Bo Diddley Dies At Age 79
Growing up, Diddley said he had no musical idols, and he wasn’t entirely pleased that others drew on his innovations.
“I don’t like to copy anybody. Everybody tries to do what I do, update it,” he said. “I don’t have any idols I copied after.”
“They copied everything I did, upgraded it, messed it up. It seems to me that nobody can come up with their own thing, they have to put a little bit of Bo Diddley there,” he said.
Despite his success, Diddley claimed he only received a small portion of the money he made during his career. Partly as a result, he continued to tour and record music until his stroke.
Between tours, he made his home near Gainesville in north Florida.
“Seventy ain’t nothing but a damn number,” he told The Associated Press in 1999. “I’m writing and creating new stuff and putting together new different things. Trying to stay out there and roll with the punches. I ain’t quit yet.”
Diddley, like other artists of his generations, was paid a flat fee for his recordings and said he received no royalty payments on record sales. He also said he was never paid for many of his performances.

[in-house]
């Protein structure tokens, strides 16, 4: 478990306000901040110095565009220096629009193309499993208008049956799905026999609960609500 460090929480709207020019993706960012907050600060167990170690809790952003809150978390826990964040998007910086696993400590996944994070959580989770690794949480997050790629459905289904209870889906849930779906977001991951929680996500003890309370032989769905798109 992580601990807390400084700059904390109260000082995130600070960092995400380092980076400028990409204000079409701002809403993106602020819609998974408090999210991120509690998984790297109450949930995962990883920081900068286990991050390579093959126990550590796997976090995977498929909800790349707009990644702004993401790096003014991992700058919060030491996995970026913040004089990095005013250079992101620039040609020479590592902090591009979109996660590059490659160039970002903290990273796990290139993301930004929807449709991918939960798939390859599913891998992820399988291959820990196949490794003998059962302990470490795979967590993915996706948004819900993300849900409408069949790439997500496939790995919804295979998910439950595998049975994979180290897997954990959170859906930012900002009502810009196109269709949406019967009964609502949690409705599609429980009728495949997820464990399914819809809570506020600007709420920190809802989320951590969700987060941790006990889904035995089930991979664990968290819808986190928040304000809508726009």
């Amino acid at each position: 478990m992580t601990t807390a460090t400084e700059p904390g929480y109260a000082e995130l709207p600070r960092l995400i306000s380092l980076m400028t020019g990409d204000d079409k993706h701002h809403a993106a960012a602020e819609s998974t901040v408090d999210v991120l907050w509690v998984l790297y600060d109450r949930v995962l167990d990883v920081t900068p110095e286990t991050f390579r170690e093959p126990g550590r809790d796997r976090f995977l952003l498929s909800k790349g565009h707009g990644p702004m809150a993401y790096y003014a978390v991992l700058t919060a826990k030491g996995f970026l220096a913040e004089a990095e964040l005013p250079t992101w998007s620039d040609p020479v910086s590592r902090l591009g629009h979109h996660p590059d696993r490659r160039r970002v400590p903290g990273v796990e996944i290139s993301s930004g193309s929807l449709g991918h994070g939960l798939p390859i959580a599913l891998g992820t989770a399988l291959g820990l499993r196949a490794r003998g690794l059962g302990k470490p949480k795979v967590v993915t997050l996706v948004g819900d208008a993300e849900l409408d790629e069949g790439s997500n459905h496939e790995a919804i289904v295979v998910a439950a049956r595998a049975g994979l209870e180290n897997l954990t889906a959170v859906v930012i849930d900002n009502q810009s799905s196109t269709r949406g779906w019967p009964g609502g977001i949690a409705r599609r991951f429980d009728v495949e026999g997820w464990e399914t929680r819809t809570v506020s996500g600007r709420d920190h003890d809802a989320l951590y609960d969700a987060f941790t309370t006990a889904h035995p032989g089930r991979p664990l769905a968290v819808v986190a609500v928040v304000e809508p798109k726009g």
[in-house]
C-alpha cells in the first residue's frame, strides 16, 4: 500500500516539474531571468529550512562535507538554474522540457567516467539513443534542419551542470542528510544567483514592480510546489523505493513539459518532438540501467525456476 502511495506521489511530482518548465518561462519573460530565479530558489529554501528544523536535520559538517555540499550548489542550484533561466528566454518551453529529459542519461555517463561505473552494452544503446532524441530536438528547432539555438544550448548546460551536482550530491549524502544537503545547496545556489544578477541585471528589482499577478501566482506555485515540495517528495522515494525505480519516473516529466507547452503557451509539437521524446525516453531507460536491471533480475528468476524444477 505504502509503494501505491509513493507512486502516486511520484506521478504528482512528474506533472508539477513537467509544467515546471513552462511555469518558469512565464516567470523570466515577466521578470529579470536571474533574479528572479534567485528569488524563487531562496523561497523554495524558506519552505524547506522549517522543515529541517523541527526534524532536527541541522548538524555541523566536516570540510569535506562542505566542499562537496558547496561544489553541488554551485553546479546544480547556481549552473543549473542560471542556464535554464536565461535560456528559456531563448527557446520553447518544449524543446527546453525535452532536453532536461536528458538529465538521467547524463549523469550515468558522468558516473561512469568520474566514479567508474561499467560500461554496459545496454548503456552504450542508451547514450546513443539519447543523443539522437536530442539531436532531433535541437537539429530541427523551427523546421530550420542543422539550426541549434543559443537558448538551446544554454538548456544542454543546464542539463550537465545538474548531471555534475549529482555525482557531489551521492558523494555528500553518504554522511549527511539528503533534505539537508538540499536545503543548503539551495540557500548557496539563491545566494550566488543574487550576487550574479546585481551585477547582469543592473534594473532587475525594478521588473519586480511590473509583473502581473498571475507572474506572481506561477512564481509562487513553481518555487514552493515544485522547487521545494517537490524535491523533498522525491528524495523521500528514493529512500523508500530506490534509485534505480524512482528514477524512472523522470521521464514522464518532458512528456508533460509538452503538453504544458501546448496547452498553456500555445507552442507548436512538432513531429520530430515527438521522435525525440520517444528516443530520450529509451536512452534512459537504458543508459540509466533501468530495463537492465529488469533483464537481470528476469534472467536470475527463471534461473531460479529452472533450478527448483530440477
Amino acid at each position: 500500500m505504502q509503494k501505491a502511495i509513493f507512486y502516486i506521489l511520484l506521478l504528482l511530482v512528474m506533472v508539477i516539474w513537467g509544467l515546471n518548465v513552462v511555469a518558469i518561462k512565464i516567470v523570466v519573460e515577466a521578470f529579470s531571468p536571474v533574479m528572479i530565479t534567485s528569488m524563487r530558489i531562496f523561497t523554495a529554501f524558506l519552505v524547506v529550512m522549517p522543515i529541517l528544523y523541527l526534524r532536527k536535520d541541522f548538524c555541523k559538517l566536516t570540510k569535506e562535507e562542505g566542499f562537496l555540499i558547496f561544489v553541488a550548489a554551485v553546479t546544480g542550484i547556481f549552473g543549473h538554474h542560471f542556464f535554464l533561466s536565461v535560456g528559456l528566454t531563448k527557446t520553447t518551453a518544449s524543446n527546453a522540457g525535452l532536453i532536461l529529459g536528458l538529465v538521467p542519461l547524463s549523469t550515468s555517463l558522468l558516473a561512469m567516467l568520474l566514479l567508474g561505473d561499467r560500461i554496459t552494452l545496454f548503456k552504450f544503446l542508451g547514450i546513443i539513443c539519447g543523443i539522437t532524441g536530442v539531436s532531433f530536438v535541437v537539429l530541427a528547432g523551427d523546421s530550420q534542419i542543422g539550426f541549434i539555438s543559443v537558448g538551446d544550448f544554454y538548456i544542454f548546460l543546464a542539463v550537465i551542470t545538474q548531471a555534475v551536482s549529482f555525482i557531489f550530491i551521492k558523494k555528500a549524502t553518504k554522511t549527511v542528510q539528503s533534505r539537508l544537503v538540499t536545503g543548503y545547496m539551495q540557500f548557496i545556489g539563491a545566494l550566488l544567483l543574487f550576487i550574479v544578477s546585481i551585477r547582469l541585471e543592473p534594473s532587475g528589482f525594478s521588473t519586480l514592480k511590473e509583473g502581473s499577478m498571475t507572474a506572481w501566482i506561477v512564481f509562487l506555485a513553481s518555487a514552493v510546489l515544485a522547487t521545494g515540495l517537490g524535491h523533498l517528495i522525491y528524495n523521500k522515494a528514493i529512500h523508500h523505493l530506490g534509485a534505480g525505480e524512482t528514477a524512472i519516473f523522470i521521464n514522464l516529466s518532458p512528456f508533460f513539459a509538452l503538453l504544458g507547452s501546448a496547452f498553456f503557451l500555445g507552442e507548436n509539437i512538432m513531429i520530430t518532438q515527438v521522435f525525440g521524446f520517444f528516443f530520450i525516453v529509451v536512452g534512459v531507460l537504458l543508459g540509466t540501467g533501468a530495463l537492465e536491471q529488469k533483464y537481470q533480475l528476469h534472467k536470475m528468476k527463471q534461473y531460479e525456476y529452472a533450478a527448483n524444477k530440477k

“I am owed. I’ve never got paid,” he said. “A dude with a pencil is worse than a cat with a machine gun.”
In the early 1950s, Diddley said, disc jockeys called his type of music, “Jungle Music.” It was Cleveland disc jockey Alan Freed who is credited with inventing the term “rock ‘n’ roll.”
Diddley said Freed was talking about him, when he introduced him, saying, “Here is a man with an original sound, who is going to rock and roll you right out of your seat.”
Diddley won attention from a new generation in 1989 when he took part in the “Bo Knows” ad campaign for Nike, built around football and baseball star Bo Jackson. Commenting on Jackson’s guitar skills, Bo Diddley turned to the camera and said, “He don’t know Diddley.”
“I never could figure out what it had to do with shoes, but it worked,” Diddley said. “I got into a lot of new front rooms on the tube.”
Born as Ellas Bates on Dec. 30, 1928, in McComb, Miss., Diddley was later adopted by his mother’s cousin and took on the name Ellis McDaniel, which his wife always called him.
When he was 5, his family moved to Chicago, where he learned the violin at the Ebenezer Baptist Church. He learned guitar at age 10 and entertained passers-by on street corners.
By his early teens, Diddley was playing Chicago’s Maxwell Street.
“I came out of school and made something out of myself. I am known all over the globe, all over the world. There are guys who have done a lot of things that don’t have the same impact that I had,” he said.